Train arrives on a Hainault-bound service

From the mid-1960s until the early 1990s the Woodford-Hainault section was largely operated separately from the rest of the Central line, using four-car (later three-car) trains of 1960 Stock.[10] The three car units had a 1938 tube stock middle carriage. These trains were adapted for Automatic Train Operation (ATO): the Woodford-Hainault section became the testing ground for ATO on the Victoria line.[10] Some Victoria line (1967 Stock) trains were also used to operate this section[10] and named FACT, "Fully Automatic Controlled Train". The separate operation has now been abolished, the 1960 Stock has been withdrawn and through trains to Central London now operate via Hainault.[11] Because of this, it is normally quicker to travel to Woodford and change there,[10] as trains to central London run frequently from that point. At the buildup to the peak periods, some trains starting from Hainault depot operate to central London via Grange Hill, Chigwell, Roding Valley and Woodford.[11] This is done for operating convenience but passenger demand for these services is particularly high.

The station today

Roding Valley is the most lightly used station on the Underground. It is also one of the twelve tube stations not to have ticket barriers.[12] The station underwent refurbishment in 2006 by Metronet.[13]

Before this, the ticket office was only staffed for a few hours every week to allow the sale of period Travelcards and other season tickets. In the 1980s the station had a foreman, a ticket office clerk, and two railmen, one of whom sold tickets on the Woodford bound (inner rail) platform using a Gibson machine, the other collecting tickets on the Chigwell bound (outer rail) platform.[citation needed]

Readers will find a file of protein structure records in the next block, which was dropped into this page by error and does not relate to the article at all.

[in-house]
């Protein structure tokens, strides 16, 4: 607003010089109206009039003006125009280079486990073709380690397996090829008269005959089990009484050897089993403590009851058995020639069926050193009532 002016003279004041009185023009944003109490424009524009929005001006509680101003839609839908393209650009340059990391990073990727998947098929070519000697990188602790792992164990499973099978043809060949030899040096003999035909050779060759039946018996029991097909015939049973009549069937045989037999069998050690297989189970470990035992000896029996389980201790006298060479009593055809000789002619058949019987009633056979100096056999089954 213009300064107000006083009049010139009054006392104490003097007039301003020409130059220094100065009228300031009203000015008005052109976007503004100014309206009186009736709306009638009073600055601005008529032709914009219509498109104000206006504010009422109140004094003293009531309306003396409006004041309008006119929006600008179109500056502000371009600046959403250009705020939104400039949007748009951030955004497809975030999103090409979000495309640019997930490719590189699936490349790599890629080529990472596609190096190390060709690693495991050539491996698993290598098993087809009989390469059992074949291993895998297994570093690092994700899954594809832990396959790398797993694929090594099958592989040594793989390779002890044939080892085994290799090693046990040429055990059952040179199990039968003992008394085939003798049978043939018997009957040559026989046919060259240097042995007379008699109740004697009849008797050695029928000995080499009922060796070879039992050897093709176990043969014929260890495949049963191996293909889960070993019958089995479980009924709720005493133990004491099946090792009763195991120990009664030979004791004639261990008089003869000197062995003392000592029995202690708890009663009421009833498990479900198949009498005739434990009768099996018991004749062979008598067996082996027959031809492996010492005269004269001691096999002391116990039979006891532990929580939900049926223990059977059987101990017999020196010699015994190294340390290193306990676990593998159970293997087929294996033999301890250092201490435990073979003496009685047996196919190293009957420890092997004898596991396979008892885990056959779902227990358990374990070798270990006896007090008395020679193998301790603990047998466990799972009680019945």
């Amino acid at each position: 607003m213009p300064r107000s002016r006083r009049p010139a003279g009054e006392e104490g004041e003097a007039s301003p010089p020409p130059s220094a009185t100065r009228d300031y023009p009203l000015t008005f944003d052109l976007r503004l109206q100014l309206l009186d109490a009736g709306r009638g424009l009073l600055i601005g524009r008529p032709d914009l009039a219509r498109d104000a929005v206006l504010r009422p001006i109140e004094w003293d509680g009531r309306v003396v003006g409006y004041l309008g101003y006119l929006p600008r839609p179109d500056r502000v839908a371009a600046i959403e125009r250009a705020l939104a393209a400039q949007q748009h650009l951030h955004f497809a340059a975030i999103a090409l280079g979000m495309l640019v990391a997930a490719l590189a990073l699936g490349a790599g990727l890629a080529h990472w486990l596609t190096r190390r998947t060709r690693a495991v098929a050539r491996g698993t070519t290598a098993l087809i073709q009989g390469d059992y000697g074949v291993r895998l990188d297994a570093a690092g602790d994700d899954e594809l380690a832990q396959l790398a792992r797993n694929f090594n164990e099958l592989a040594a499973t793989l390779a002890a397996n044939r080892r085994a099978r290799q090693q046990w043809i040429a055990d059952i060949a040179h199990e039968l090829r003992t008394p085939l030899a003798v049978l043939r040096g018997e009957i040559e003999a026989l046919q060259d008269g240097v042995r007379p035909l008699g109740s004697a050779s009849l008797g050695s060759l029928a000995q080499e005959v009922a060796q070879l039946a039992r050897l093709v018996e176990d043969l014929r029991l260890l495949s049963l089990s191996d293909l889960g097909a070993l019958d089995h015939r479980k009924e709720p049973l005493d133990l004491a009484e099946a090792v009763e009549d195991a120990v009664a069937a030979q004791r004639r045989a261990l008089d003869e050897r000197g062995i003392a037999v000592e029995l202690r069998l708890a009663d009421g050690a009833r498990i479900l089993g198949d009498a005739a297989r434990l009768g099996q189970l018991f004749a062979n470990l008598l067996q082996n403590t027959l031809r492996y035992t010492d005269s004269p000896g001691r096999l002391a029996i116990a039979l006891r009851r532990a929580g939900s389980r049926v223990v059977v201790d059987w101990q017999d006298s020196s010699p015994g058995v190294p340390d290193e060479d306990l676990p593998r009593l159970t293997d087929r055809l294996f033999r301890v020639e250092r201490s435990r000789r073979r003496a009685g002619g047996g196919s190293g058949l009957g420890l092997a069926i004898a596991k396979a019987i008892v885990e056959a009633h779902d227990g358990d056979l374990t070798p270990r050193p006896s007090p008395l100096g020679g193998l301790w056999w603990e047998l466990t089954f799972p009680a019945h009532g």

The train service (which used to end at 8pm each day) has been extended to midnight to take into account the rising passenger numbers. The typical off-peak service in trains per hour (tph) is:

At morning rush hour, there are three trains that run to West Ruislip.[14]

Preceding station London Underground Following station
towards Hainault
Central line


London Buses route 549 serves the station.[15]


  1. ^ "Step free Tube Guide" (PDF). Transport for London. April 2021. Archived (PDF) from the original on 15 May 2021.
  2. ^ "Station Usage Data" (CSV). Usage Statistics for London Stations, 2018. Transport for London. 23 September 2020. Archived from the original on 14 January 2023. Retrieved 11 October 2023.
  3. ^ "Station Usage Data" (XLSX). Usage Statistics for London Stations, 2019. Transport for London. 23 September 2020. Archived from the original on 9 November 2020. Retrieved 9 November 2020.
  4. ^ "Station Usage Data" (XLSX). Usage Statistics for London Stations, 2020. Transport for London. 16 April 2021. Retrieved 1 January 2022.
  5. ^ a b "Station Usage Data" (XLSX). Usage Statistics for London Stations, 2021. Transport for London. 12 July 2022. Retrieved 7 September 2022.
  6. ^ "Station Usage Data" (XLSX). Usage Statistics for London Stations, 2022. Transport for London. 4 October 2023. Retrieved 10 October 2023.
  7. ^ a b Standard Tube Map (PDF) (Map). Not to scale. Transport for London. April 2024. Archived (PDF) from the original on 28 May 2024. Retrieved 3 June 2024.
  8. ^ Full Journey on the Central line from West Ruislip to Epping – YouTube
  9. ^ a b c "Clive's Underground Line Guides, Central Line, Dates". Retrieved 29 December 2007.
  10. ^ a b c d Railfanning London's Railways – Central line
  11. ^ a b On the branch line…from Woodford to Hainault
  12. ^ Tube Facts – Tube Stations that have no exit barriers
  13. ^ "Station Refurbishment Summary" (PDF). London Underground Railway Society. July 2007. Retrieved 22 February 2015.
  14. ^ "Central Line timetable changes". 10 January 2020. Retrieved 7 February 2020.
  15. ^ Monkhams Inn – Bus